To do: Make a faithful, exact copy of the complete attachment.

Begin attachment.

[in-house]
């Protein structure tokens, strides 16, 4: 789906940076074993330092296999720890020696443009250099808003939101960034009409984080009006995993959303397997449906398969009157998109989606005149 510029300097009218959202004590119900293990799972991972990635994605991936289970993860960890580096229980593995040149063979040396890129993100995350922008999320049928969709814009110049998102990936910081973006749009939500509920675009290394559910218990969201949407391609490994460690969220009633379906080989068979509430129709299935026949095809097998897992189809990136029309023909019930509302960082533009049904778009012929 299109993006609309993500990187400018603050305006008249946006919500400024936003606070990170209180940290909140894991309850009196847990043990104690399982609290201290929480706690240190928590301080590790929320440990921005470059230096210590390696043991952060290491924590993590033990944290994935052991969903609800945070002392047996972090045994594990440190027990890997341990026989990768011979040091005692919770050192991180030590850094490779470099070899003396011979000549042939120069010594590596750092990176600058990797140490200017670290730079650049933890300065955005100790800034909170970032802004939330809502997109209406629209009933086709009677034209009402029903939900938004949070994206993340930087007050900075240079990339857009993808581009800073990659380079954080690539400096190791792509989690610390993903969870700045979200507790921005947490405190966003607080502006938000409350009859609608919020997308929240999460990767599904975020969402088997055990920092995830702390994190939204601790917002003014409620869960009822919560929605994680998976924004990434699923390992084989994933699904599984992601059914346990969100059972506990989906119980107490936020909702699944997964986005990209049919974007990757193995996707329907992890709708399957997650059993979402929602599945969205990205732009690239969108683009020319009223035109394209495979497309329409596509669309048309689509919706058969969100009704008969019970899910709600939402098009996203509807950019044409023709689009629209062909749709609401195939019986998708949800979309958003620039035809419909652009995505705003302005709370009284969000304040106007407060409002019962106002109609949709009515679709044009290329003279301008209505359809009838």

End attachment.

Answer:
[in-house]
């Protein structure tokens, strides 16, 4: 789906940076074993330092296999720890020696443009250099808003939101960034009409984080009006995993959303397997449906398969009157998109989606005149 510029300097009218959202004590119900293990799972991972990635994605991936289970993860960890580096229980593995040149063979040396890129993100995350922008999320049928969709814009110049998102990936910081973006749009939500509920675009290394559910218990969201949407391609490994460690969220009633379906080989068979509430129709299935026949095809097998897992189809990136029309023909019930509302960082533009049904778009012929 299109993006609309993500990187400018603050305006008249946006919500400024936003606070990170209180940290909140894991309850009196847990043990104690399982609290201290929480706690240190928590301080590790929320440990921005470059230096210590390696043991952060290491924590993590033990944290994935052991969903609800945070002392047996972090045994594990440190027990890997341990026989990768011979040091005692919770050192991180030590850094490779470099070899003396011979000549042939120069010594590596750092990176600058990797140490200017670290730079650049933890300065955005100790800034909170970032802004939330809502997109209406629209009933086709009677034209009402029903939900938004949070994206993340930087007050900075240079990339857009993808581009800073990659380079954080690539400096190791792509989690610390993903969870700045979200507790921005947490405190966003607080502006938000409350009859609608919020997308929240999460990767599904975020969402088997055990920092995830702390994190939204601790917002003014409620869960009822919560929605994680998976924004990434699923390992084989994933699904599984992601059914346990969100059972506990989906119980107490936020909702699944997964986005990209049919974007990757193995996707329907992890709708399957997650059993979402929602599945969205990205732009690239969108683009020319009223035109394209495979497309329409596509669309048309689509919706058969969100009704008969019970899910709600939402098009996203509807950019044409023709689009629209062909749709609401195939019986998708949800979309958003620039035809419909652009995505705003302005709370009284969000304040106007407060409002019962106002109609949709009515679709044009290329003279301008209505359809009838």